Excluding some areas (i.e. Northern Europe) the knowledge of English is very basic and that would be a major barrier to do business.
Last but not least, to reply to Rodrigo ("doing business between Germany and US? Sure, not much a barrier"), there is a lot of hype about several countries "speaking English well"....I can speak for personal experience....stay a while in Germany and you'll soon understand what I mean.
Regards
Andrea
 

Meir Amarin

December 14th, 2015

Good point, Andrea. 
It is not always up to what I think... I was really interested to hear what others are thinking about it.
I have heard from many persons that you can do well and manage with a good English...

Meir Amarin

December 14th, 2015

Great points, Rodrigo. 
In the context of a global corporation, languages are no longer barrier simply because of it local presence. 

Chris Oei Independent Contractor at Realty ONE Group

December 14th, 2015

I've learned some Mandarin so I can do business in China. It's come in handy a few times, even though English classes are required for all students in China and most professionals in China are better at speaking English than I am at speaking Mandarin. Also, I think learning the language helps convince people that you respect their culture and are serious about your efforts in that country.

Meir Amarin

December 14th, 2015

Good point. I do speaks fluently Hebrew, Spanish, Italian, English and Arabic. Sometimes it makes the entire difference in business. It happens not only because of the language but also because of understanding the culture.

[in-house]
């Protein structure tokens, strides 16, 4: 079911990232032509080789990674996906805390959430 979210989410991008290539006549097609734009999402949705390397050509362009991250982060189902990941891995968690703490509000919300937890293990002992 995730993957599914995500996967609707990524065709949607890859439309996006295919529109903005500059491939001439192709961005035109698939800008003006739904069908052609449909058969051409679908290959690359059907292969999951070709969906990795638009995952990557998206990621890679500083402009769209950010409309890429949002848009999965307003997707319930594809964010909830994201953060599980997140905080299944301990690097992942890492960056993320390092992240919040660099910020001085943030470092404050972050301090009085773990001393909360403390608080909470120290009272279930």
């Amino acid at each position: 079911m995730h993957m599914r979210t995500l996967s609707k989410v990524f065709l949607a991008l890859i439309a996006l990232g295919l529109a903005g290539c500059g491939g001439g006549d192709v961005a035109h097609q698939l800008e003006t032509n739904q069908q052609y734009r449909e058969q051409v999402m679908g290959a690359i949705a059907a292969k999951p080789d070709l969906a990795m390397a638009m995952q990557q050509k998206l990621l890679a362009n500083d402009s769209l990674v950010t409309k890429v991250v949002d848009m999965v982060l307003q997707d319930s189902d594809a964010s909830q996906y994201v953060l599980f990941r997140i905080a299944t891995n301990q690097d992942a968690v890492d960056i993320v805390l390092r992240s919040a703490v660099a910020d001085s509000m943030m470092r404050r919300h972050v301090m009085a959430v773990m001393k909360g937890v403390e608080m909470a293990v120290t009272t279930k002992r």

However, I am not sure if the same applies for a multinational corporation. As I mentioned earlier, I have worked for few global corporation. Regardless of the country: Philipines, Spain, Egypt, Turkey, India, France or others, it seems to me that there is a kind of "typecast" which bridges the language gap. I met colleagues from these countries in an advanced leadership program. It was my impression that we are all speaking the same "corporate language", regardless of the country of origin. I guess that this is one of the advantages of a big corporation.

Armand Sepulveda Co-Founder & CEO at Dycap Media Solutions, Inc

December 14th, 2015

100% definitely think knowing multiple languages is a great skill.
Weather you believe language influences thought or the other way around there is no doubt the two are connected. There are thoughts and phrases that work in one language that don't work in others. The reason why they don't work as direct translation is because syntax and thought have made it work for that language and it might not be transferable.

For instance in Chinese dogs are refereed to as the Chinese translation of males. In English dogs are refereed to as males or can be called boys, however if you use the Chinese word for boy to refer to a dog native Chinese speaks would be confused. Which implies native English speakers see animals closer to humans than the native Chinese speakers, hence why we have so many awesome movies with talking dogs!

I also agree with the comments above. Knowing multiple languages broadens your thinking muscle. Which is probably why so many CEOs are multi-lingo.

Sujee Jeganathan President at CSI

December 14th, 2015

We evaluated using this app/tool called http://www.wirl.ca.  

It's a pretty interesting cloud based continuous feedback tool. At the time it may not have been a fit for my organization as a whole, but its definitely something we will re-evaluate in the future.